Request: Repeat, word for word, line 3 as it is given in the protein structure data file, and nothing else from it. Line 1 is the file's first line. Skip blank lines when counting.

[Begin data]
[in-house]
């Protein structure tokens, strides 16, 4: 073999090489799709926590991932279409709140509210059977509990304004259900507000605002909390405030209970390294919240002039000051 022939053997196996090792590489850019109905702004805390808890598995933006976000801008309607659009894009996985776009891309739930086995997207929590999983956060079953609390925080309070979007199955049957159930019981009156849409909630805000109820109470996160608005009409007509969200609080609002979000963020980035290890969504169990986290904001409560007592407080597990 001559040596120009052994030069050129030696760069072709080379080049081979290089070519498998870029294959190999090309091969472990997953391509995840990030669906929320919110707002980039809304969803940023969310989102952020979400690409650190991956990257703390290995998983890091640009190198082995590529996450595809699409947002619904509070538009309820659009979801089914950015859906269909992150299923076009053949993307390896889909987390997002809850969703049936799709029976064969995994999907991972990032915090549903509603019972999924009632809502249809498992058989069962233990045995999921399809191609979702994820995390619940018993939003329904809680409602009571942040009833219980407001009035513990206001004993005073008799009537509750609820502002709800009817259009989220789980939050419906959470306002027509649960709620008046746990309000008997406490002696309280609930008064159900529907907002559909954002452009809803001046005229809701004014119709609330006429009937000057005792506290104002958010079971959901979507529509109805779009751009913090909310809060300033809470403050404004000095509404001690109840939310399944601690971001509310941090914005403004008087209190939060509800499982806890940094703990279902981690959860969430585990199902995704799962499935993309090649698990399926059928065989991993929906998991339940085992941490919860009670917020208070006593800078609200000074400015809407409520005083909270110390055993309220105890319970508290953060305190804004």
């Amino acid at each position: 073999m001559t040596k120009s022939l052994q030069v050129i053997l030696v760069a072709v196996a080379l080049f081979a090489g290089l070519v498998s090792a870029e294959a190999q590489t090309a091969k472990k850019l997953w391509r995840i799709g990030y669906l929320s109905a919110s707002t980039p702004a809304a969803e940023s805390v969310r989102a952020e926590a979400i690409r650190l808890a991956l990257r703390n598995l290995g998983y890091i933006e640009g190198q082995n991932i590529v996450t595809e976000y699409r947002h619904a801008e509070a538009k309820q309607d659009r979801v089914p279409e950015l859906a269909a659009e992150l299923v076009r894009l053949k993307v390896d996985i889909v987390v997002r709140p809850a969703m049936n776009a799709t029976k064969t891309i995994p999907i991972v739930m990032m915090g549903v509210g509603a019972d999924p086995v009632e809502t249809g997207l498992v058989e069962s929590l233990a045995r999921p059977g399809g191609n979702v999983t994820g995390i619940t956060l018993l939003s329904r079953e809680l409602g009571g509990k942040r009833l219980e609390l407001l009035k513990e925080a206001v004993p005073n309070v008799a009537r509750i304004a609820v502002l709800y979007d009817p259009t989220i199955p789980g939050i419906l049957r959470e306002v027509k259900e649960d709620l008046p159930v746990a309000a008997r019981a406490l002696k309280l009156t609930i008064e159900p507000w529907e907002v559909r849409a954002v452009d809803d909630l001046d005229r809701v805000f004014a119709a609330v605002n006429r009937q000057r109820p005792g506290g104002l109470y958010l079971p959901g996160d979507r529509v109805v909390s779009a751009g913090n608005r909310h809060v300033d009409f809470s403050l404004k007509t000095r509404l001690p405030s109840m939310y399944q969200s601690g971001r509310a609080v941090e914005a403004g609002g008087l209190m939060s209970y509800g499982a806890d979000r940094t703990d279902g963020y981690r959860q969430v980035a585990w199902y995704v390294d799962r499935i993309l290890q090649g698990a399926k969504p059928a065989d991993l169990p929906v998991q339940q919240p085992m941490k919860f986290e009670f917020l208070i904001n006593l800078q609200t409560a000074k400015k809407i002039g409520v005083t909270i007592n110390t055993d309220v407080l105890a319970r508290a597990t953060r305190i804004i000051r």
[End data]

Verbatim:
């Amino acid at each position: 073999m001559t040596k120009s022939l052994q030069v050129i053997l030696v760069a072709v196996a080379l080049f081979a090489g290089l070519v498998s090792a870029e294959a190999q590489t090309a091969k472990k850019l997953w391509r995840i799709g990030y669906l929320s109905a919110s707002t980039p702004a809304a969803e940023s805390v969310r989102a952020e926590a979400i690409r650190l808890a991956l990257r703390n598995l290995g998983y890091i933006e640009g190198q082995n991932i590529v996450t595809e976000y699409r947002h619904a801008e509070a538009k309820q309607d659009r979801v089914p279409e950015l859906a269909a659009e992150l299923v076009r894009l053949k993307v390896d996985i889909v987390v997002r709140p809850a969703m049936n776009a799709t029976k064969t891309i995994p999907i991972v739930m990032m915090g549903v509210g509603a019972d999924p086995v009632e809502t249809g997207l498992v058989e069962s929590l233990a045995r999921p059977g399809g191609n979702v999983t994820g995390i619940t956060l018993l939003s329904r079953e809680l409602g009571g509990k942040r009833l219980e609390l407001l009035k513990e925080a206001v004993p005073n309070v008799a009537r509750i304004a609820v502002l709800y979007d009817p259009t989220i199955p789980g939050i419906l049957r959470e306002v027509k259900e649960d709620l008046p159930v746990a309000a008997r019981a406490l002696k309280l009156t609930i008064e159900p507000w529907e907002v559909r849409a954002v452009d809803d909630l001046d005229r809701v805000f004014a119709a609330v605002n006429r009937q000057r109820p005792g506290g104002l109470y958010l079971p959901g996160d979507r529509v109805v909390s779009a751009g913090n608005r909310h809060v300033d009409f809470s403050l404004k007509t000095r509404l001690p405030s109840m939310y399944q969200s601690g971001r509310a609080v941090e914005a403004g609002g008087l209190m939060s209970y509800g499982a806890d979000r940094t703990d279902g963020y981690r959860q969430v980035a585990w199902y995704v390294d799962r499935i993309l290890q090649g698990a399926k969504p059928a065989d991993l169990p929906v998991q339940q919240p085992m941490k919860f986290e009670f917020l208070i904001n006593l800078q609200t409560a000074k400015k809407i002039g409520v005083t909270i007592n110390t055993d309220v407080l105890a319970r508290a597990t953060r305190i804004i000051r």